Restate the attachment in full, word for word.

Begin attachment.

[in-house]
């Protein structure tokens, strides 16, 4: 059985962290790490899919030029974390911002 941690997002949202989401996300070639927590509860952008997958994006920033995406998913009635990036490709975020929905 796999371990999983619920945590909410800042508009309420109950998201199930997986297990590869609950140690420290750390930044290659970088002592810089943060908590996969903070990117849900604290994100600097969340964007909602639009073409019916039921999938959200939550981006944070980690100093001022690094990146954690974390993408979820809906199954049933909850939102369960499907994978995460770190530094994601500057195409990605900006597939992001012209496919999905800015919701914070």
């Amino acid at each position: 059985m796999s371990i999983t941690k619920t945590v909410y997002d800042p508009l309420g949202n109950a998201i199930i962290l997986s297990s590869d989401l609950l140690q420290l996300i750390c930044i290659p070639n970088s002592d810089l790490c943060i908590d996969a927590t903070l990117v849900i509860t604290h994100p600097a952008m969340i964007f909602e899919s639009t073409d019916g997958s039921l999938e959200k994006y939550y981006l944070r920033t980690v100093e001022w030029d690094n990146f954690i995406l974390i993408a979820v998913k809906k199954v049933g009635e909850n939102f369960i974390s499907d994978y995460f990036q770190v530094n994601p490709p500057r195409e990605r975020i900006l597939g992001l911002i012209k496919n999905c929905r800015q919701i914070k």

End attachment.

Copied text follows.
[in-house]
């Protein structure tokens, strides 16, 4: 059985962290790490899919030029974390911002 941690997002949202989401996300070639927590509860952008997958994006920033995406998913009635990036490709975020929905 796999371990999983619920945590909410800042508009309420109950998201199930997986297990590869609950140690420290750390930044290659970088002592810089943060908590996969903070990117849900604290994100600097969340964007909602639009073409019916039921999938959200939550981006944070980690100093001022690094990146954690974390993408979820809906199954049933909850939102369960499907994978995460770190530094994601500057195409990605900006597939992001012209496919999905800015919701914070």
């Amino acid at each position: 059985m796999s371990i999983t941690k619920t945590v909410y997002d800042p508009l309420g949202n109950a998201i199930i962290l997986s297990s590869d989401l609950l140690q420290l996300i750390c930044i290659p070639n970088s002592d810089l790490c943060i908590d996969a927590t903070l990117v849900i509860t604290h994100p600097a952008m969340i964007f909602e899919s639009t073409d019916g997958s039921l999938e959200k994006y939550y981006l944070r920033t980690v100093e001022w030029d690094n990146f954690i995406l974390i993408a979820v998913k809906k199954v049933g009635e909850n939102f369960i974390s499907d994978y995460f990036q770190v530094n994601p490709p500057r195409e990605r975020i900006l597939g992001l911002i012209k496919n999905c929905r800015q919701i914070k």